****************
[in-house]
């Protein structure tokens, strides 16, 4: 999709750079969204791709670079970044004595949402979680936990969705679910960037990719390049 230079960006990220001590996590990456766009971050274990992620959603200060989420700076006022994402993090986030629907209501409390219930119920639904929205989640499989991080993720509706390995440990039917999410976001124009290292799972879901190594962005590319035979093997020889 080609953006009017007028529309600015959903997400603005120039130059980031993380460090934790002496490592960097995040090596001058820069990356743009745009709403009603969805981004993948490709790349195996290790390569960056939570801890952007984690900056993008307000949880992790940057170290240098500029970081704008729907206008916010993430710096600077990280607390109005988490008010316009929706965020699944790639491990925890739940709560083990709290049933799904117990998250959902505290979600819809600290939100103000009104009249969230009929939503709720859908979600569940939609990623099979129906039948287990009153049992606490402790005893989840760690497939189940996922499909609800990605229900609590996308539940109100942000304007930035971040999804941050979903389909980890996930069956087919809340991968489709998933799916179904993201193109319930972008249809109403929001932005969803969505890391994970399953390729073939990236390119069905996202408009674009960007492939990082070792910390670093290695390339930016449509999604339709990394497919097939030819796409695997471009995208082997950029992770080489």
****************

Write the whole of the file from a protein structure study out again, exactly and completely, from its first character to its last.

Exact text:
[in-house]
């Protein structure tokens, strides 16, 4: 999709750079969204791709670079970044004595949402979680936990969705679910960037990719390049 230079960006990220001590996590990456766009971050274990992620959603200060989420700076006022994402993090986030629907209501409390219930119920639904929205989640499989991080993720509706390995440990039917999410976001124009290292799972879901190594962005590319035979093997020889 080609953006009017007028529309600015959903997400603005120039130059980031993380460090934790002496490592960097995040090596001058820069990356743009745009709403009603969805981004993948490709790349195996290790390569960056939570801890952007984690900056993008307000949880992790940057170290240098500029970081704008729907206008916010993430710096600077990280607390109005988490008010316009929706965020699944790639491990925890739940709560083990709290049933799904117990998250959902505290979600819809600290939100103000009104009249969230009929939503709720859908979600569940939609990623099979129906039948287990009153049992606490402790005893989840760690497939189940996922499909609800990605229900609590996308539940109100942000304007930035971040999804941050979903389909980890996930069956087919809340991968489709998933799916179904993201193109319930972008249809109403929001932005969803969505890391994970399953390729073939990236390119069905996202408009674009960007492939990082070792910390670093290695390339930016449509999604339709990394497919097939030819796409695997471009995208082997950029992770080489």